Once the NSC takes over control of a security area, security forces will have the right to search or arrest without warrant any individual “found committing, alleged to have committed, or reasonably suspected of having committed any offence under written laws in the security area”. Read more

Putrajaya cites national security as reason for banning Al-Jazeera reporter from Malaysia

Source: The Malay Mail Online

MMO File pic

MMO File pic

KUALA LUMPUR, Dec 1 ― The Home Ministry said today that local authorities had banned Al-Jazeera journalist Mary Ann Jolley from entering Malaysia because her actions were deemed a threat to national security and public order.

The ministry, in a written reply to a question by Petaling Jaya Selatan MP Hee Loy Sian yesterday, also said the ban was within the right of the Malaysian immigration.

“To answer the question, Al-Jazeera reporter Mary Ann Jolley was banned from entering the country because of her actions that could be prejudicial to national security and public order.

“The Immigration Act 1959/63 gives power to the immigration director-general to block the entry of any foreigner coming to Malaysia if it is believed that the individual could threaten national security,” the ministry said. Read more

SOSMA – Wolf in Sheep’s Clothing?

SOSMA-Wolf-ForumThe Security Offences (Special Measures) Act 2012 (“SOSMA”) vests extraordinary and wide-ranging powers with the Executive. SOSMA contains an extremely broad definition of what constitutes a “security offence”. It allows for an initial detention of 24 hours by the police to be extended for up to 28 days, if authorised by a police officer above the rank of superintendent, without any supervision by the courts. In addition, detainees can be denied access to legal counsel for up to 48 hours after arrest, and also be denied bail. Under SOSMA, all offences under Part VI and Part VIA of the Penal Code are considered security offences, and are triable in the High Court.

Despite the Government’s initial assurance that SOSMA was legislated to address terrorism threats and violent conduct, we are now witnessing its misuse. The case of Dato’ Sri Khairuddin Abu Hassan and his lawyer, Matthias Chang, a Member of the Bar, raises serious concerns over the misuse of SOSMA. Are we witnessing yet another attempt to resurrect the Internal Security Act 1960 or Essential (Security Cases) Regulations 1975? The original purpose of SOSMA, and it utility as a means for investigative detention – not preventive detention – is now open to question.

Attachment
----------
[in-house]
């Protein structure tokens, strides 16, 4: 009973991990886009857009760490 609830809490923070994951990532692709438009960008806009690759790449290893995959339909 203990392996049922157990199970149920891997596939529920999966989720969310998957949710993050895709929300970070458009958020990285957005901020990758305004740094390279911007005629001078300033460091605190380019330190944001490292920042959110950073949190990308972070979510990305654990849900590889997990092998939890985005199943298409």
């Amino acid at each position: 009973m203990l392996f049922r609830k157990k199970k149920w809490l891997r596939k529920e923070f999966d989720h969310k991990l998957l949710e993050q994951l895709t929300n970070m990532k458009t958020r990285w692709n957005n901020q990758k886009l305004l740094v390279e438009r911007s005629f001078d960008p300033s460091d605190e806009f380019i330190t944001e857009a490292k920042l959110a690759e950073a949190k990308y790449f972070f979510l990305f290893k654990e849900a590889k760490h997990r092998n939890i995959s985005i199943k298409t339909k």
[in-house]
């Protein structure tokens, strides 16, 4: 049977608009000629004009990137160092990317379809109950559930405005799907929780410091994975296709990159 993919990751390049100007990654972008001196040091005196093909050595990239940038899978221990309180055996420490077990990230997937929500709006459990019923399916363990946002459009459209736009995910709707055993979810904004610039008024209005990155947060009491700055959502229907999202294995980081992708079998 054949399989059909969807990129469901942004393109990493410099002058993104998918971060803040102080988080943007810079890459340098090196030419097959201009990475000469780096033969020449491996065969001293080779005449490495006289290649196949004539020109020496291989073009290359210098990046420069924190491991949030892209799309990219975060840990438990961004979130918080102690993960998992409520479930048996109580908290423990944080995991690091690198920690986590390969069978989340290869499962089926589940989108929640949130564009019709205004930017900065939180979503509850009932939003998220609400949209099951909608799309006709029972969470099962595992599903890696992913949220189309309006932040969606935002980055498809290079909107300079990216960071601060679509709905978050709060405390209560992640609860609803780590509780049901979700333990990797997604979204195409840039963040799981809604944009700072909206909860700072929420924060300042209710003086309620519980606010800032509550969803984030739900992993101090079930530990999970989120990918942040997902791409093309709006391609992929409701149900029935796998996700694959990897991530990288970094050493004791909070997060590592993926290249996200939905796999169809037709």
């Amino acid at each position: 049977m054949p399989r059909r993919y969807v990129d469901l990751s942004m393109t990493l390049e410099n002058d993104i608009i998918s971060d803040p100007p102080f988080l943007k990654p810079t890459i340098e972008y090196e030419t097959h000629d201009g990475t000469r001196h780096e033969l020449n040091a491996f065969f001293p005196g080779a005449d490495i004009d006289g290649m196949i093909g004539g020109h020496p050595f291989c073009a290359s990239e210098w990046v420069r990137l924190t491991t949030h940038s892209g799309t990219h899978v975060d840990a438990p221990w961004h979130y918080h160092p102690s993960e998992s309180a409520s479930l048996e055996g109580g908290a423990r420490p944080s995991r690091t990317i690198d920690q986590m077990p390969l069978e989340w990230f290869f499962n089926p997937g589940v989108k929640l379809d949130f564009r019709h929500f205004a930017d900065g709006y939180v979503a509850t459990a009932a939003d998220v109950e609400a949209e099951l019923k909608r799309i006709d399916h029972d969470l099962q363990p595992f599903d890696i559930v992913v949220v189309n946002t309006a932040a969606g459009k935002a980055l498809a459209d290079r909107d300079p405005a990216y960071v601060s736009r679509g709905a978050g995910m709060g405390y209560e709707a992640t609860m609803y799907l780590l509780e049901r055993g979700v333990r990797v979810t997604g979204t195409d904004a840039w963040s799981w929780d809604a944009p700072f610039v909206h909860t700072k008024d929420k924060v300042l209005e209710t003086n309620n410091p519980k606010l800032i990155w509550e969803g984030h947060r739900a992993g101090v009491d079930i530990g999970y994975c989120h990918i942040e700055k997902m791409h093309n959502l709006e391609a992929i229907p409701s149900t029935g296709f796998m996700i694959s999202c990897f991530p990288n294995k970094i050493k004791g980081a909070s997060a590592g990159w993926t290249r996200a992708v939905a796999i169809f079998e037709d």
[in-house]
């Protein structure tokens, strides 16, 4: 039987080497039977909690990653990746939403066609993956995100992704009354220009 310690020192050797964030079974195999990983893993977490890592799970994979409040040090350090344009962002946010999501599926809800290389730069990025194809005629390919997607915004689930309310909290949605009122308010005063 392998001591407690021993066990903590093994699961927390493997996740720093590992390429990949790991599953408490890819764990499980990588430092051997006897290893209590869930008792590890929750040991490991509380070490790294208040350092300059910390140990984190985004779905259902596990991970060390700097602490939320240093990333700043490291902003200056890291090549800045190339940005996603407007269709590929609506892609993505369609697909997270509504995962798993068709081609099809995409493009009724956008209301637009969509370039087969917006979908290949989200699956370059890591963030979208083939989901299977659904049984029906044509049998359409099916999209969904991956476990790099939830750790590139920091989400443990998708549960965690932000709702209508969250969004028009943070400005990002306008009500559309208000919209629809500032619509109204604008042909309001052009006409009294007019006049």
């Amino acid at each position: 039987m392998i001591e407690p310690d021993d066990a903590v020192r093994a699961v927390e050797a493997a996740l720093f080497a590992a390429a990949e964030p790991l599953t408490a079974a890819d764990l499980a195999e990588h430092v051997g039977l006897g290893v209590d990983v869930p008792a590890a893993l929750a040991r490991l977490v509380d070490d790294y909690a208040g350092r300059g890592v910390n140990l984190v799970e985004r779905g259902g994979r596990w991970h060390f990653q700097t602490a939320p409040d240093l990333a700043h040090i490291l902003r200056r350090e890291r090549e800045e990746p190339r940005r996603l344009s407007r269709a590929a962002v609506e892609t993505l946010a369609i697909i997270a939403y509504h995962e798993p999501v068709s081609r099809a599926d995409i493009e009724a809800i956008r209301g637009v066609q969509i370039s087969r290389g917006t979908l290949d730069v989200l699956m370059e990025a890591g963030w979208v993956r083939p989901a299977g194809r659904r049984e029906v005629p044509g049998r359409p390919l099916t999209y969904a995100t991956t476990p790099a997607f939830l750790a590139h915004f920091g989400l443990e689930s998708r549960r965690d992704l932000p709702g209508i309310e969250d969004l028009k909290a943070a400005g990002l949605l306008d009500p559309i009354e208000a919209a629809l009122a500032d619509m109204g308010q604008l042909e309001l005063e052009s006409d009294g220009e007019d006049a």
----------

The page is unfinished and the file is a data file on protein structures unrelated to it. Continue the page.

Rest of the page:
7:30pm    Registration
8:00pm    Welcoming Remarks by Andrew Khoo, Co-Chairperson, Bar Council Human Rights Committee
8:10pm    Opening Address by Steven Thiru, President, Malaysian Bar
8:30pm    First Speaker: Tan Sri Abdul Gani Patail, Former Attorney General of Malaysia
8:50pm   Representative from Attorney-General’s Chambers (to be confirmed)
9:10pm   Third Speaker: Amer Hamzah Arshad, Member of the Bar
9:30pm    Question-and-Answer Session
10:30pm  End


Admission is free but advance registration is required. Please use the adjacent form to register your attendance with Bar Council. This registration form can also be downloaded from this link.

Immigration Dept can impose travel ban against those who shamed Malaysia

Source: The Malaysian Insider

The Immigration Department says it has the right to restrict Malaysians who has shamed the country from travelling abroad. – The Malaysian Insider filepic, October 18, 2015.

The Immigration Department will ban those who have disgraced the nation and deemed as a threat to the national security from leaving the country, its director-general Datuk Seri Mustafa Ibrahim said.

He said the department had powers to blacklist such individuals, reported The Star today.

“We are also in the verge of blacklisting those who are believed to be involved in human trafficking and other crimes,” the newspaper quoted him saying at a press conference after launching the East Coast shooting training programme yesterday.

Mustafa said these individuals should not blame the department and pretend to be surprised if their passports were blacklisted as they knew the reason.

“The department does not simply blacklist anyone’s passports as it wishes,” Mustafa was reported as saying. Read more